Thursday, January 29, 2009
This ad for “Typhoon” (1940) promises us a “tornado of tropic romance.” Dorothy Lamour, whose name became synonymous with the tropics, stars with Robert Preston as lovers who meet on a deserted island. Deserted except for Dorothy, her chimpanzee pal, and some bad guys and comedy relief. We can see here that “Billy the Kid in Texas” is second-billed, plus a Donald Duck cartoon. Enough to keep you occupied for the afternoon, for a 15-cent balcony seat.
This Just In....
Since it seems award season is upon us, and the blogging community is not one to be left out, there seems to be a friendly new honor bestowed among bloggers going around. Madame Campaspe across the hall at Self-Styled Siren has slapped me with a Premio Dardos award.
Explanation as follows:
"The Dardos Award is given for recognition of cultural, ethical, literary, and personal values transmitted in the form of creative and original writing. These stamps were created with the intention of promoting fraternization between bloggers, a way of showing affection and gratitude for work that adds value to the Web."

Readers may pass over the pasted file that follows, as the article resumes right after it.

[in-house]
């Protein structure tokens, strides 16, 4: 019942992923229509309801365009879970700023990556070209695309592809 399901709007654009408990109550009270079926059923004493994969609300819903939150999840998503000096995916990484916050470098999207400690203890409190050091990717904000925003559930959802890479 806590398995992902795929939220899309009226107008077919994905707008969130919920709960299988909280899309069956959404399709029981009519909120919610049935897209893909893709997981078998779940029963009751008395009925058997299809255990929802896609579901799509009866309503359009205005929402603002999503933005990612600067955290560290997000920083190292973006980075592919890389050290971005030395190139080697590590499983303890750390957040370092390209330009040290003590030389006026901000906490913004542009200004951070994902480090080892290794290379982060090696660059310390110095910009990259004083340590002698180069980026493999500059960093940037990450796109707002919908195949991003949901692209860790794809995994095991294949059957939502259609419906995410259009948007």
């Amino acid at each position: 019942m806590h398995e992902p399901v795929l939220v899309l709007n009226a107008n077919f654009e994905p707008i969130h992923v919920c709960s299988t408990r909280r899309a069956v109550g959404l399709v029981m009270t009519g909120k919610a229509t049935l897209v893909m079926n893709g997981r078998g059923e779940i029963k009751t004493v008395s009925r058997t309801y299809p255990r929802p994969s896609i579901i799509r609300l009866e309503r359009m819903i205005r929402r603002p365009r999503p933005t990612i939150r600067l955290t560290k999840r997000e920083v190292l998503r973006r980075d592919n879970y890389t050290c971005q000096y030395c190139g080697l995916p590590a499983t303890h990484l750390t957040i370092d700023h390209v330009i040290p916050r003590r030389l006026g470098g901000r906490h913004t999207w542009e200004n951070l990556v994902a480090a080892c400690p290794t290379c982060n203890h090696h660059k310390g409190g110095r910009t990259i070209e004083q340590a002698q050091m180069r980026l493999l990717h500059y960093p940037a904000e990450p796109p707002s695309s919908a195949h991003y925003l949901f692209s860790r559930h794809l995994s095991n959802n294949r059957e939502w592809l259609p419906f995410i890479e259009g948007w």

And the rules:
"1) Accept the award by posting it on your blog along with the name of the person that has granted the award and a link to his/her blog.
2) Pass the award to another five blogs that are worthy of this acknowledgement, remembering to contact each of them to let them know they have been selected for this award."
With deep gratitude I will merely curtsy (curtsies) and omit the tearful acceptance speech, even though I have practised it several times in the bathroom mirror. My glad duty now is to pass the award along, and so here goes:
To Moira at the TCM Movie Morlocks, (and other blogs) for her intelligent analysis and fine research on classic films.
To Jonas at All Talking! All Singing! All Dancing! for his masterful technical approach to the discussion of early sound films.
To Thom at Film of the Year for relating popular film as a tool for historical study, one of my favorite subjects.
To John at Robert Frost's Banjo whose blog enriches us not only with a discussion of classic film, but with music, poetry, and literature. It is a liberal arts smorgasbord.
And to Mr. Jeff Kallman at The Easy Ace, a Journal of Classic Radio, for his detailed blog on the art of classic radio programs, a topic dear to my heart and an important 20th century media which needs to be studied more and better understood.
Thank you again, Siren, and congratulations all.